By Nicole Pajer
Studies show that having dogs in the workplace may help to lower stress and can even cause employees to work harder and be more productive at their jobs. Employers are catching on to this trend and are happily starting to oblige. But there are certain things to keep in mind before bringing your pup to accompany you on your 9 to 5. Here are some dos and don’ts of having dogs in the workplace.
Do’s of Having Dogs in the Workplace
Get it approved: Don’t just assume that your office is pet-friendly. Make sure that you check with the higher-ups and get their approval. Contact your human resources team to ask if there is a policy or certain rules for dogs at work.
Check with your co-workers to make sure they are okay with it: You love your pup, but that doesn’t mean that Fred from the next cubicle over will. Before bringing pets to work, it’s customary to ask those that sit around you if they would be bothered by your animal’s presence. “Many people have allergies, and some folks are afraid. A little communication can go a long way to keep pets and people happy,” says Jennie Lane, an associate certified applied animal behaviorist Synergy Animal Behavior in Portland, Oregon. Melanie Wells, founder and director of the Lifeologie Institute School for Psychotherapeutic Yoga in Dallas, Texas, adds that in her office, it’s also important to check in with clients. “Rarely a client who is afraid of dogs will walk in your office. Respect their wishes and remove the dog to a secure area while that client is in your space,” she says.
Check that your pet is up to date on vaccines: This ensures that your pet stays safe and doesn’t pick up something from other dogs in the workplace. In order to protect other pets and your fellow coworkers, you should also make sure your pet has had his latest dose of dog flea and tick prevention.
Keep your pet from becoming a distraction: Animals are cute, but they can also cause occasional commotion. Don’t allow your pup to run freely through the office or to make excessive noise. The Lifeologie Institute has a strict “no barking” rule instilled at their office. “Office dogs can be an asset or a distraction. A barking dog is no bueno,” says Wells.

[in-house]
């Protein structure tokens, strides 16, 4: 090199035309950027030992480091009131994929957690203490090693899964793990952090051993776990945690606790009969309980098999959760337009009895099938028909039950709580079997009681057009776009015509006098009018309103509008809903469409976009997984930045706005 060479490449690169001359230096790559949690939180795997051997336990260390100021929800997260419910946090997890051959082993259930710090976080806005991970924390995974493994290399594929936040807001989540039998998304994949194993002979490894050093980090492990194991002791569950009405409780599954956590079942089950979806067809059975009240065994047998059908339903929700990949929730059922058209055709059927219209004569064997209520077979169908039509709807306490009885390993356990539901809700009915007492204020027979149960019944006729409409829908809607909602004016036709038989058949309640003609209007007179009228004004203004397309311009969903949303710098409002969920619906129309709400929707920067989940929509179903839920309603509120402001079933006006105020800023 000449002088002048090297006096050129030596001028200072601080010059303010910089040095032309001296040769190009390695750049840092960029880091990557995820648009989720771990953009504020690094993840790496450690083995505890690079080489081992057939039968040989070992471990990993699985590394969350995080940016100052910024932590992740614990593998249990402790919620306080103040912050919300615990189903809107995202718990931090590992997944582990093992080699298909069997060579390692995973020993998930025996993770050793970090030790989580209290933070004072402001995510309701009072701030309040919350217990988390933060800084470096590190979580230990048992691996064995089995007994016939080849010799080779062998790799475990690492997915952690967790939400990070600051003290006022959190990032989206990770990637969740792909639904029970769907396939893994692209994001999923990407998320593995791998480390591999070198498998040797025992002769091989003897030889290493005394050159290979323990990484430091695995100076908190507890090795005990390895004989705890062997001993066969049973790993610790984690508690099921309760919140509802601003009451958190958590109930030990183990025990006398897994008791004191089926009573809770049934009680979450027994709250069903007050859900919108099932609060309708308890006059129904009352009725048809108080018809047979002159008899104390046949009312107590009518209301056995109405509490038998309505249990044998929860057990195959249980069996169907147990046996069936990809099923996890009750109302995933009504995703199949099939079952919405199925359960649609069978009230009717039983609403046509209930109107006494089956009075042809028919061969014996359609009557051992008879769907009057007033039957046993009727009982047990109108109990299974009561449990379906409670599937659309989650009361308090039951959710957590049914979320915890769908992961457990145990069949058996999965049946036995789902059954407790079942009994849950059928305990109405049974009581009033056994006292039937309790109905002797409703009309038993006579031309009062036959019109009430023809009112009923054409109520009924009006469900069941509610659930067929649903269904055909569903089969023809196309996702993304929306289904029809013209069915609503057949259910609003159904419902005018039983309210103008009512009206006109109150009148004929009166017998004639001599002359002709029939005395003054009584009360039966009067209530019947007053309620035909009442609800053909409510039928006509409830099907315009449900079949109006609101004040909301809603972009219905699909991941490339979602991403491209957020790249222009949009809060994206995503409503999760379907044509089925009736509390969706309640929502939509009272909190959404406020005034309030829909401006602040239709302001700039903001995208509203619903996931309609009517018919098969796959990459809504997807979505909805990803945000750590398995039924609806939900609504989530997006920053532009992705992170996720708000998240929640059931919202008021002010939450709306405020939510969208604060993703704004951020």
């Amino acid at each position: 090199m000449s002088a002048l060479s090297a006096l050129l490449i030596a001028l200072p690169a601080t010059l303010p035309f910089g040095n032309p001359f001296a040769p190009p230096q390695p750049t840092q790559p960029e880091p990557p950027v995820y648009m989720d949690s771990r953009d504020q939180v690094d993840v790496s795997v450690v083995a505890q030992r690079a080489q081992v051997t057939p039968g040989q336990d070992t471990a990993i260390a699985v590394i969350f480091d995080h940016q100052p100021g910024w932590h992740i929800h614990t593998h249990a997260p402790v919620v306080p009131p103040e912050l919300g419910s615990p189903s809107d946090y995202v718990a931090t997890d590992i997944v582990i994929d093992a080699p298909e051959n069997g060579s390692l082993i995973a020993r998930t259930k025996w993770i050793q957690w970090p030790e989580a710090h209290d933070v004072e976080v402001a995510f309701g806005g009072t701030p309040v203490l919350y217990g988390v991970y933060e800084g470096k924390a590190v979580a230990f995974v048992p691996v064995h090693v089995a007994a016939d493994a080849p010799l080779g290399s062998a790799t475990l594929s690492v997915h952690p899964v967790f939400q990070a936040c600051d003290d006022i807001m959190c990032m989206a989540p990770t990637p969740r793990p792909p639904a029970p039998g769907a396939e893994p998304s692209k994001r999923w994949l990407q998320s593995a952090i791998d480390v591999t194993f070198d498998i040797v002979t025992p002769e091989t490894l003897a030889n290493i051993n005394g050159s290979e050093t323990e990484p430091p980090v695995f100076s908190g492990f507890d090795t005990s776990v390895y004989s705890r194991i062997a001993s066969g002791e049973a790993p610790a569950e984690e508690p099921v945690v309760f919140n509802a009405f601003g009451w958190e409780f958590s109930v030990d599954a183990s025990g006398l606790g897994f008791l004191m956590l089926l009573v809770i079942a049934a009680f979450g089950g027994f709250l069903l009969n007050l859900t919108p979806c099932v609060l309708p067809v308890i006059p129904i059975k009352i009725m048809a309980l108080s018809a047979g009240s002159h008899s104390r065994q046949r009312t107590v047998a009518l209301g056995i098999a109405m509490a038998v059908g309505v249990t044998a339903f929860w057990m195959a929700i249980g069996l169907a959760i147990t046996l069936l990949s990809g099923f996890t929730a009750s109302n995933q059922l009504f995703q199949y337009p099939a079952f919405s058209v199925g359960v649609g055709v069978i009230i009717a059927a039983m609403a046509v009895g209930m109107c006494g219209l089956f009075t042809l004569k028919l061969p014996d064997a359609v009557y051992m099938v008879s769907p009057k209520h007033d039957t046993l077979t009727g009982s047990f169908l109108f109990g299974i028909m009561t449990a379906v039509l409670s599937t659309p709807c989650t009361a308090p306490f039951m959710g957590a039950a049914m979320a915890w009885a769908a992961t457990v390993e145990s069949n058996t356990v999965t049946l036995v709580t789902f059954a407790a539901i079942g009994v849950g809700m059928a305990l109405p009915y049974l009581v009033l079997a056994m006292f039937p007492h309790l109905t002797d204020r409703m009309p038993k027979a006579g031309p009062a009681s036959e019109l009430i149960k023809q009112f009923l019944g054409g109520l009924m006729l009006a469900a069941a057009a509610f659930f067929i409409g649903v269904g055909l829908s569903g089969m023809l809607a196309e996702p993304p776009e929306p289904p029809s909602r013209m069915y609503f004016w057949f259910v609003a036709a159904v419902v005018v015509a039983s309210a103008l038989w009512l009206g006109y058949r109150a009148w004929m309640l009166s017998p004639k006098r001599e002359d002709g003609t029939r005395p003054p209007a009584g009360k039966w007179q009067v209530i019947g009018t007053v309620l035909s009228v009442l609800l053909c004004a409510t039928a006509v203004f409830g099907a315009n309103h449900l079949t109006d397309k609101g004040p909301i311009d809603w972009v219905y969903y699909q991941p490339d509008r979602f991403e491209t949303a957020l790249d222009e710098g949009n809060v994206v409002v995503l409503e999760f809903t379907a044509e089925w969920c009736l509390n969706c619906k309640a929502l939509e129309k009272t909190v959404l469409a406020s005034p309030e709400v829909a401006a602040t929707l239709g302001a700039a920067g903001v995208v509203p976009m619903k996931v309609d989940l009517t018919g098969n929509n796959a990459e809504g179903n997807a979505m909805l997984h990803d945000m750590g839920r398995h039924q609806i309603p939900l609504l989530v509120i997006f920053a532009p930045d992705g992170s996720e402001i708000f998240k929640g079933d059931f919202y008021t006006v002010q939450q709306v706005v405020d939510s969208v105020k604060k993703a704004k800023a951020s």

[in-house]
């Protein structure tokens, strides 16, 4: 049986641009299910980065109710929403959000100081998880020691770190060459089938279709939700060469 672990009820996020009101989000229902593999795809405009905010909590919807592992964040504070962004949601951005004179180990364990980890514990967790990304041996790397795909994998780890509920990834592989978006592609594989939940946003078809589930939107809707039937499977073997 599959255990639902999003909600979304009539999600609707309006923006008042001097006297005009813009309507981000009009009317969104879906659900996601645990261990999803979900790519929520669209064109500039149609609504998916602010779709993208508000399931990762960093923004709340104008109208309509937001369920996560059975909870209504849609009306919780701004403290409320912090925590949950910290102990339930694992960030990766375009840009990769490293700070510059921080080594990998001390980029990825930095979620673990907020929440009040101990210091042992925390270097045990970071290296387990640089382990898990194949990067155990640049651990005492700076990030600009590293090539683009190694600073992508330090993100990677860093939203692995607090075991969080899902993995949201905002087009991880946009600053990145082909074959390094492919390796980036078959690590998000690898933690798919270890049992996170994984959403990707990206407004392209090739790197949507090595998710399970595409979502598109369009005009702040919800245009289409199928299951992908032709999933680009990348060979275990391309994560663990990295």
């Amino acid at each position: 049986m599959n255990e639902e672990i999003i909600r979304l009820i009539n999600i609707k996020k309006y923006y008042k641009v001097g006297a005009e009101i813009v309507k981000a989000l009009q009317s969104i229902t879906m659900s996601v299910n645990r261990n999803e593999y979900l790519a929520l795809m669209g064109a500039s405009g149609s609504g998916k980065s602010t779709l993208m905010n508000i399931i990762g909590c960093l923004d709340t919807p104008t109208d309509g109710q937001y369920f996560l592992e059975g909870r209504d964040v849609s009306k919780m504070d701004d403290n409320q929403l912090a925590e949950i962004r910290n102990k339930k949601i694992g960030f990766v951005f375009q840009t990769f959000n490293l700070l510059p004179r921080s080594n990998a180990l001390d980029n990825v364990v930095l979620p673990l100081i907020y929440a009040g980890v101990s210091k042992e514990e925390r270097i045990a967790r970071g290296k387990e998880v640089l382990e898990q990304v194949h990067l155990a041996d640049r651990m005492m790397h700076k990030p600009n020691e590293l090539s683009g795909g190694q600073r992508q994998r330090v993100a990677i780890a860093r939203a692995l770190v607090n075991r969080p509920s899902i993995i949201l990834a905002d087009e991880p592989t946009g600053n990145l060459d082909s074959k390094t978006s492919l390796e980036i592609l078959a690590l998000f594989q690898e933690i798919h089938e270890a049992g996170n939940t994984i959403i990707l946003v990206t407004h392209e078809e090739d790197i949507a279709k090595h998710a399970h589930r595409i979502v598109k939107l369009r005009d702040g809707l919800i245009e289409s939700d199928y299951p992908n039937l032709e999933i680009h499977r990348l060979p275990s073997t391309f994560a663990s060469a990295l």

Make sure that your dog is well trained: Before you bring your dog to work, it’s essential that he is properly trained. At the very least, your pet should understand basic commands like sit, stay, down, and come. “Office dogs have to be friendly and generally non-reactive in a number of situations,” says Wells. “If you have a skittish dog, a territorial dog or a neurotic dog, [he’s] probably not a great fit for the office.”
Properly exercise and socialize your pet before bringing them to work: To make dogs at work more relaxed, Lane suggests keeping them properly stimulated. “Well-exercised and well-trained dogs are more likely to exhibit polite and calm behavior during the work day,” she says. Kate Wilson, Vice President of Making It Happen at LeadDog Marketing Group, recommends having dogs get to know each other outside the office prior to coming in. “To ensure all of our pups get along, we ask that the owners meet and introduce the dogs outside of the office space. Give them a chance to meet/greet/smell so they’re buds before coming into the office,” she says.